This is the moment when it’s time to decide who goes home first. If I walk away I will be dead before nightfall, but if I kill him I might have a chance of winning. My stomach growls at the thought of eating again. Janus looks up in surprise, his hand lowering for his sword. But there’s no hate in his eyes, no murder. 
He won’t kill me, so I kill him. I throw the spear with a strength I didn’t know I had. Janus’ cannon goes off before he hits the ground.

I dive for the life-giving parachute, ripping it open. Inside is a small roll, a fried fish, a bottle of water and a note. My hands shake as I read it, ‘Hold on Janus. District Four is behind you.’ I look to the boy I just murdered, shame coloring my pale face. My district, my friends, chose this boy, who got a three in the trials and who’s interview was awful, over me. What must they be thinking? They couldn’t have imagined their gift would result in his death. But could they blame me? I don’t want to die. I want to go home! Who gave them the right to decide that Janus should live over me?

I scarf down half the fish, but hesitate to eat the roll. I drink more of the water than I intended to, but it’s still not enough to quench my thirst. These provisions will have to last for as long as they can-
Who am I kidding? This food will be gone before the day is through. I’m dead with or without it. 
Setting back on my hunches my eyes rest on the strange leaves of the thicket. I pluck one and rub it between my finger, an acid smell assaults my nose. All at once I know how I am going to win. 
Pulling back out the roll, I stuff it into the parachute along with twelve of the leaves. I have just restarted the beeping when I hear them. They brake through the trees behind me; all four careers. I take-off as if startled. They cheer and let me go. Just like I hoped their eyes are focused on the beeping booby trap. Managing to scurry up a tree, I eat the rest of the fish and slurp the water as I watch them eat the roll, leaves and all. By evening the last cannon has gone off and I am declared the winner of the fifth annual Hunger Games. I won by killing five people, five kids, in one day. No one, not even the great Hira can boast of that many kills.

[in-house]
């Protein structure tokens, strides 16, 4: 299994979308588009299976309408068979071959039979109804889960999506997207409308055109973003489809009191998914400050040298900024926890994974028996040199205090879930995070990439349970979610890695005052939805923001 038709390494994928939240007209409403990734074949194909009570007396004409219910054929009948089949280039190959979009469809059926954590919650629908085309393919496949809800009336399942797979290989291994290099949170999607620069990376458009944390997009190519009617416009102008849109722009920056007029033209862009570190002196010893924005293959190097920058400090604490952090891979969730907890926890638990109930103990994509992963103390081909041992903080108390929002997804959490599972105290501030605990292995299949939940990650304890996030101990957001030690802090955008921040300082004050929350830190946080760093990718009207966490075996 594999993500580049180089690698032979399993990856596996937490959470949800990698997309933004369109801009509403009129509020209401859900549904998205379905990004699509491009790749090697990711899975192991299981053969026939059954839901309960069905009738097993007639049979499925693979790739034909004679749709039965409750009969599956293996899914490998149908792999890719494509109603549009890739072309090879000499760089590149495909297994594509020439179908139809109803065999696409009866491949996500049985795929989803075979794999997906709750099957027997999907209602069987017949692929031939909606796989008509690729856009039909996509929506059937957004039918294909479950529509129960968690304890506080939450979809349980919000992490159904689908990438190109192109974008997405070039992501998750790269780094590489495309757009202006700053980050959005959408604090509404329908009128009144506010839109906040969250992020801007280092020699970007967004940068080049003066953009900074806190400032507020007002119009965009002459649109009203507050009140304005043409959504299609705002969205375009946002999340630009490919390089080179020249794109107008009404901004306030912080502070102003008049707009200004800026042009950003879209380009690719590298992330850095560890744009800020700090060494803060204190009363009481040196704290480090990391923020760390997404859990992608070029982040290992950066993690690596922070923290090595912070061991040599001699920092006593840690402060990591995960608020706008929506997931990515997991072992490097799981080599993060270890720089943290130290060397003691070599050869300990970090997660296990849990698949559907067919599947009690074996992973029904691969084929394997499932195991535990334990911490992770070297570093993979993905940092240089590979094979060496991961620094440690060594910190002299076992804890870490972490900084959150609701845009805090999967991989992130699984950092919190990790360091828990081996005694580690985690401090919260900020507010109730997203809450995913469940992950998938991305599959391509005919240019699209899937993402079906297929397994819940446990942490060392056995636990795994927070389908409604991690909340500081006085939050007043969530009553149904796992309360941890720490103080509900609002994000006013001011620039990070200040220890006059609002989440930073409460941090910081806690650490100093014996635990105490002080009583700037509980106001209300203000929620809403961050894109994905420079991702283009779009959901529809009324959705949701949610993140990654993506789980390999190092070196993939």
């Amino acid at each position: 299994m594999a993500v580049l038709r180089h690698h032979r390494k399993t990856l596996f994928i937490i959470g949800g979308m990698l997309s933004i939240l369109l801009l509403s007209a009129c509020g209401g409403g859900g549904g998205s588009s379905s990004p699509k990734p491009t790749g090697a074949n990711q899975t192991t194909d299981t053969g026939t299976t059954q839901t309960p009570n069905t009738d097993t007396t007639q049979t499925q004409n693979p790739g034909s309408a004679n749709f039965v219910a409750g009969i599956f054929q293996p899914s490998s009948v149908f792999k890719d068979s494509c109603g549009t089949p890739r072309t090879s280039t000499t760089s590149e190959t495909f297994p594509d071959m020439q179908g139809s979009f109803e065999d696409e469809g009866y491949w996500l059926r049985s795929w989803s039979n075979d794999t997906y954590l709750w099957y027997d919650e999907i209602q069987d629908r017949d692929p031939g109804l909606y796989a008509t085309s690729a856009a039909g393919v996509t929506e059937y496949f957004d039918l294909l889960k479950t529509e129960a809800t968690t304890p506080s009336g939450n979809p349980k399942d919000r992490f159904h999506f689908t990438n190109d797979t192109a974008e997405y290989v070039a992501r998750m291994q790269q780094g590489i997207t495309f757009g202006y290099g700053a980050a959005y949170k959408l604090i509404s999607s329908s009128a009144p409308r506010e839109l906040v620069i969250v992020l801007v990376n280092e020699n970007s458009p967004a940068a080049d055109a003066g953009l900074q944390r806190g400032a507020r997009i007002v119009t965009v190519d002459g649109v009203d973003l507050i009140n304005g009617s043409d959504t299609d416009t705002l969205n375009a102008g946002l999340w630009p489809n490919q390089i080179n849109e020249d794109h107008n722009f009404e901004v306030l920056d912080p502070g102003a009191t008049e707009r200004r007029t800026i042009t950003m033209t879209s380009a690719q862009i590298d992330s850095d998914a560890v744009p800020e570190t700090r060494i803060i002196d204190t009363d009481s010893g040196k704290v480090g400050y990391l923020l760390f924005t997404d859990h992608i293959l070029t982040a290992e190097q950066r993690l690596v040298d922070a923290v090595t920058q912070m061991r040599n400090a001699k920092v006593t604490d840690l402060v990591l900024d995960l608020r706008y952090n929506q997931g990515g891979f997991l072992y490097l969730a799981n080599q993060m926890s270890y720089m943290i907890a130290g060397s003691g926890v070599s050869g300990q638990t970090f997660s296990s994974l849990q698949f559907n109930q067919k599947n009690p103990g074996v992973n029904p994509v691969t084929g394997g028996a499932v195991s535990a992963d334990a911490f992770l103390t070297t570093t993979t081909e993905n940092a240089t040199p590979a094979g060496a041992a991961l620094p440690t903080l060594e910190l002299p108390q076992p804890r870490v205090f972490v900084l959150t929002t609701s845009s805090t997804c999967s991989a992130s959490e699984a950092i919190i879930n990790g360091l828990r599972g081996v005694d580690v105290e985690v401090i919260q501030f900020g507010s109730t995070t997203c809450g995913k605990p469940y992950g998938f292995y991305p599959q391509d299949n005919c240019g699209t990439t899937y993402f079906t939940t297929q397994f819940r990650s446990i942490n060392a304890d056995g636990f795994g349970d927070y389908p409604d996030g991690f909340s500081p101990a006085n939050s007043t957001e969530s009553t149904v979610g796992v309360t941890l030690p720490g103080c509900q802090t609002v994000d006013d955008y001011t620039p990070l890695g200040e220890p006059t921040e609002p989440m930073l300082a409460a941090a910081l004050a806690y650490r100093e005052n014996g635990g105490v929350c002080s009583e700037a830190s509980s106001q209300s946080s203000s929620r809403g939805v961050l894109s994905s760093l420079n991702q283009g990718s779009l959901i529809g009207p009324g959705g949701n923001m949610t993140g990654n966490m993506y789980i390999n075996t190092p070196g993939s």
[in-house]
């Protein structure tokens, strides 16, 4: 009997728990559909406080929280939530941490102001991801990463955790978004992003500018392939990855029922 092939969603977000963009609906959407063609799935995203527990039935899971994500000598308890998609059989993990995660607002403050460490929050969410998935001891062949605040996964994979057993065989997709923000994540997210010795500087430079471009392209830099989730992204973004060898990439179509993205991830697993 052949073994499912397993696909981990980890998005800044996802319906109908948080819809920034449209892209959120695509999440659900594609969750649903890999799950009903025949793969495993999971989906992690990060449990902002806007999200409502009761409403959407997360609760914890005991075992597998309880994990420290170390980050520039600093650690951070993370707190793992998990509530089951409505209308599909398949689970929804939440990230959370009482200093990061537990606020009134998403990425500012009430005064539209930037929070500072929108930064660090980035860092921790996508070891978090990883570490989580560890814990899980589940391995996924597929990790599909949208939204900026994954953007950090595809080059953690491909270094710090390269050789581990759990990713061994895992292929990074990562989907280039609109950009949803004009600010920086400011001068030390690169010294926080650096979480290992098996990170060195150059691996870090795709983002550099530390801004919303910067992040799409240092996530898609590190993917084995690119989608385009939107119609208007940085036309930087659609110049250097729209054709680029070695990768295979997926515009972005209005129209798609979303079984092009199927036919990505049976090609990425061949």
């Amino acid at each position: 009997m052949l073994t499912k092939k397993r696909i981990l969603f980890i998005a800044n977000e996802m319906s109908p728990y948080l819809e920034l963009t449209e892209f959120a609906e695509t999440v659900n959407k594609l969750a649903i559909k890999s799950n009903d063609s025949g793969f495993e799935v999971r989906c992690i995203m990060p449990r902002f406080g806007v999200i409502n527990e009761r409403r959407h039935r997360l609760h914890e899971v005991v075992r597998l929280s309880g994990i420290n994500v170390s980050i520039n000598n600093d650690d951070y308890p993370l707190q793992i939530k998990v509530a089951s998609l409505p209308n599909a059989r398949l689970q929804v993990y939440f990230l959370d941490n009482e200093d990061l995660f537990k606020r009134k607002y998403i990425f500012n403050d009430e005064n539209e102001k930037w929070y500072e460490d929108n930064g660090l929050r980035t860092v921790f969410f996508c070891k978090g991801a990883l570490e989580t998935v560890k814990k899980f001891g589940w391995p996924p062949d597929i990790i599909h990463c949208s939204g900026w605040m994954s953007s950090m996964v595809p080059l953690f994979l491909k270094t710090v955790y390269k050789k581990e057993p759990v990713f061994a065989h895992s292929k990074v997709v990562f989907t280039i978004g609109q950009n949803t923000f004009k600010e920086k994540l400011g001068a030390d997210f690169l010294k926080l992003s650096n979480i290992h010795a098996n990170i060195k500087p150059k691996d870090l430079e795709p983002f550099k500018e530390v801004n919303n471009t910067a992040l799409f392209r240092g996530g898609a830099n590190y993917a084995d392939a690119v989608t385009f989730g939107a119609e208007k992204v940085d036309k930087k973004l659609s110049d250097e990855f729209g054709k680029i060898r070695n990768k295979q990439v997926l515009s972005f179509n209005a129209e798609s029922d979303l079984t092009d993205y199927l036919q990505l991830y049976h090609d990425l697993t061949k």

Going home is not as easy as the Capitol makes you believe. My Victory Tour is over and I am giving my last speech to my district. To the family of Janus Frig I want to apologize. I hate what I did and I wish that I had died instead of him. I realize now that if I had asked Janus for a bit of the bread he would have given me the entire roll. He was descent and kind. Not a murderer, not a part of the Games. But I can’t tell them that. The day I got home from the arena a letter was waiting for me at the Victor’s Village. It was from President Snow. It was very simple and straight forward, “You’ll pay for the parachute.” I realize now how using a device of the Capitol to win their Games isn’t exactly wise. They don’t like being insulted. They proved that when Moreen contracted some rare disease and died within days. He suffered terribly for my victory.

So now I only give the speeches Simos gives me and they are as unfeeling as he is. I know my whole district hates me and would love to see me dead. I am the first tribute in the history of the Games to kill her follow tribute. Even the careers aren’t that stupid or cold blooded. I’m setting a lot of firsts.